Or how does gardening affect our psyche?
According to recent studies conducted at Harvard University, people living in a vegetated area have better physical and mental health. 30% of people living near green areas showed a lower level of stress.
When we look after flowers and garden plants, we immerse ourselves in the natural rhythm of nature. On the one hand, this brings us back to our normal rhythm of life and nature. The experts clearly state that regular contact with plants, animals and the green environment outside can definitely improve our physical and emotional health.
The earth as an antidepressant
It has been found that the earth has the same effect on our brain as the mood-improving effect of the antidepressants. Research at Bristol University has found that mice that come into contact with the “friendly” bacteria on Earth have positively changed their behavior. Similar to the effect of antidepressants.
After a thorough brain examination, the researchers found in the mice a higher level of serotonin hormone, which lightened the mood. This explains to some extent why people who regularly spend time in the garden inhaling the scent of the earth feel less stress than the others.
Gardening heals stress
According to psychotherapists, gardening is an activity that is very helpful for people with depression and stress. In general, the care of plants attracts all concentration and therefore promotes the distraction of stress and disturbing thoughts. In this way it has a therapeutic effect on anxiety and depression.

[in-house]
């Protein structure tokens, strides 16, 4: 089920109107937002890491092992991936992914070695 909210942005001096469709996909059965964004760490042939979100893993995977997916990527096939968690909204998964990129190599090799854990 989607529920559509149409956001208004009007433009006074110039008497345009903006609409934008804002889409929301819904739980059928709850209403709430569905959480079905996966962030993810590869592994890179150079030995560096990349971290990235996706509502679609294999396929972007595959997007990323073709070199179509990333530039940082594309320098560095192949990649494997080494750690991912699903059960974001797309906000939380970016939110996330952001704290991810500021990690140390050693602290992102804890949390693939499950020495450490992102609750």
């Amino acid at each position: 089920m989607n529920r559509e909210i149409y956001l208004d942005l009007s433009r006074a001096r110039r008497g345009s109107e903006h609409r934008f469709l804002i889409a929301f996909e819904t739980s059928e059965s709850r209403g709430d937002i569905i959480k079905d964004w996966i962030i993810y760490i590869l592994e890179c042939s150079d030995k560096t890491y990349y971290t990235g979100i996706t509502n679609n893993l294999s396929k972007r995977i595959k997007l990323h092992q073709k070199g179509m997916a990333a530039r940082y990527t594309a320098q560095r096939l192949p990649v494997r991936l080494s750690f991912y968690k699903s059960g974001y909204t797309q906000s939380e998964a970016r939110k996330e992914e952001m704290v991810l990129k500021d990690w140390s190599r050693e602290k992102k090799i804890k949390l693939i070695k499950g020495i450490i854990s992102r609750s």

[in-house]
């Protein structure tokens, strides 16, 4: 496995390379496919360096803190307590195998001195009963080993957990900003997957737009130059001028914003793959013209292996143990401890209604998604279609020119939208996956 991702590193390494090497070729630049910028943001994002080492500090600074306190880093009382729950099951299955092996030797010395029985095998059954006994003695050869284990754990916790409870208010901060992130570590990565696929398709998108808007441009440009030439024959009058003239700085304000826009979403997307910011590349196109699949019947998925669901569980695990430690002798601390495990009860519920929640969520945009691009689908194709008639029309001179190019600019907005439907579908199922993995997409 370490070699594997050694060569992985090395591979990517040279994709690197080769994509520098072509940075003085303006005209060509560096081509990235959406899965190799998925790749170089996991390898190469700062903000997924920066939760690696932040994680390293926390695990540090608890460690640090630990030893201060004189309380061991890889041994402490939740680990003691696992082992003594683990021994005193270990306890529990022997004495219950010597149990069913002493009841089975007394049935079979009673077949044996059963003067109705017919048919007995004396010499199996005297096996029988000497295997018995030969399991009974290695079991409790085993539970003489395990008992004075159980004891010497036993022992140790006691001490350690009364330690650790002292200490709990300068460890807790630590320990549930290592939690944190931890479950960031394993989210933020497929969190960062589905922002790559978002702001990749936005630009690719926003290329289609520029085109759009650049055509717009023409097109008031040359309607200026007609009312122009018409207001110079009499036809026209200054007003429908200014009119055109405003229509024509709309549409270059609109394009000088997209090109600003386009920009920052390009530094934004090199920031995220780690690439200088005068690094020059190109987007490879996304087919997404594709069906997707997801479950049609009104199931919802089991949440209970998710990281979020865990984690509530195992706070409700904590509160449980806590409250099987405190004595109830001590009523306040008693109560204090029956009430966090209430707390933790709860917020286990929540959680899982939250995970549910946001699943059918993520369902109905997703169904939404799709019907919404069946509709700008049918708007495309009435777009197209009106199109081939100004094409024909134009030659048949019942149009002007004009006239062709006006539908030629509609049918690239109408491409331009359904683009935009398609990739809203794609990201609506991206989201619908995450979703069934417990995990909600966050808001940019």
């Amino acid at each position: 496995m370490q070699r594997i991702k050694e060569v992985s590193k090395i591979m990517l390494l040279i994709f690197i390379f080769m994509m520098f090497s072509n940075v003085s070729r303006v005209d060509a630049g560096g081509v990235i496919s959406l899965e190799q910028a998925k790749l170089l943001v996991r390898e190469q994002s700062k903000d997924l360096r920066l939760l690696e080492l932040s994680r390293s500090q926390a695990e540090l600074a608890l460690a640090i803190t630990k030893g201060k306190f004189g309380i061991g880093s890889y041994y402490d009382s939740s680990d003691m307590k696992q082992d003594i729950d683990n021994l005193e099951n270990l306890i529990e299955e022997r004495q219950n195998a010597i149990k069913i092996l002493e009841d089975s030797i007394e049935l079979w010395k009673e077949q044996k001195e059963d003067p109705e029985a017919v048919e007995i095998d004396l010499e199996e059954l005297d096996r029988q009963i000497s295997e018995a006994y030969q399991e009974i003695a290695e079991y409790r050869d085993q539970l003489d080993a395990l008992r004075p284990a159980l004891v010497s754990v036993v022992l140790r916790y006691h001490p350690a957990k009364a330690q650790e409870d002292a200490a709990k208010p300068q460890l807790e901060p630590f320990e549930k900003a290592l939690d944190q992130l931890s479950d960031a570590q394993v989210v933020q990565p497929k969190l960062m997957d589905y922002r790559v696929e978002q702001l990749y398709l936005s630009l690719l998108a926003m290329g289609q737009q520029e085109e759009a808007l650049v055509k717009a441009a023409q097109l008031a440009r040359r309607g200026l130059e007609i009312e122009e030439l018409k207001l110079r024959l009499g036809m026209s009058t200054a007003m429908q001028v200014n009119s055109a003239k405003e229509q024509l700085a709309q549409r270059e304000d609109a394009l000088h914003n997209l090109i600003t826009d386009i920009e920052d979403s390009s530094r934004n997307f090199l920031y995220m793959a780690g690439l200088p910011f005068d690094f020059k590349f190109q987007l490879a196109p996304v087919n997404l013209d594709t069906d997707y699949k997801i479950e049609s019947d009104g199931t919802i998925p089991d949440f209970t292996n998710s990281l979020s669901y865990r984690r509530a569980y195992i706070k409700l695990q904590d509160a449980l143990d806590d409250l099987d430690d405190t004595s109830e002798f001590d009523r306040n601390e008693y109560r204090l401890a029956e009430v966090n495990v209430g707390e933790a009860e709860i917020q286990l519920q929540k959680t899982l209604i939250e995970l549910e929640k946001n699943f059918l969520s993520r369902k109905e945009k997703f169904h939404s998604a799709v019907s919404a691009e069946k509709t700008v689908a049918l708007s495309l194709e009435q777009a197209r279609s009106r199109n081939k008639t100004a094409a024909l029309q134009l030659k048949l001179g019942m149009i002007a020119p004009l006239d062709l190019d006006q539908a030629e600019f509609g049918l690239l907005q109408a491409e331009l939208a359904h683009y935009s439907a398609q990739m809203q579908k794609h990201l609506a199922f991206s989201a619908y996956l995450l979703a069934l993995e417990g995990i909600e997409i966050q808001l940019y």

Gardening improves brain activity
Gardening not only trains the body but also promotes mental activity. Plant care improves thinking and provides new knowledge about nature. In this sense, research has clearly stated that gardening has a noticeably beneficial and very positive effect on diseases such as Alzheimer’s and dementia.
Did you know that many health organizations are introducing gardening as a therapy into their programs? This is especially the case for nonprofit organizations around the world who want to give people with disabilities the chance to make a positive change in their lives.
The plant care attracts the concentration and therefore distracts from the stress
The work in the garden has the same effect on our brain as the mood-improving effect of the antidepressants
Just sitting in nature reduces stress
The contact with the plants and the green environment in general improves our physical and emotional health
Gardening brings us back to our normal rhythm of life and nature
Many health organizations are introducing gardening as a therapy into their programs
Gardening does not just train the body
Plant care improves thinking and provides new knowledge about nature
People who work regularly in the garden are happier
Immerse yourself in the natural rhythm of nature
Gardening is an activity that is very helpful for people in a state of depression and stress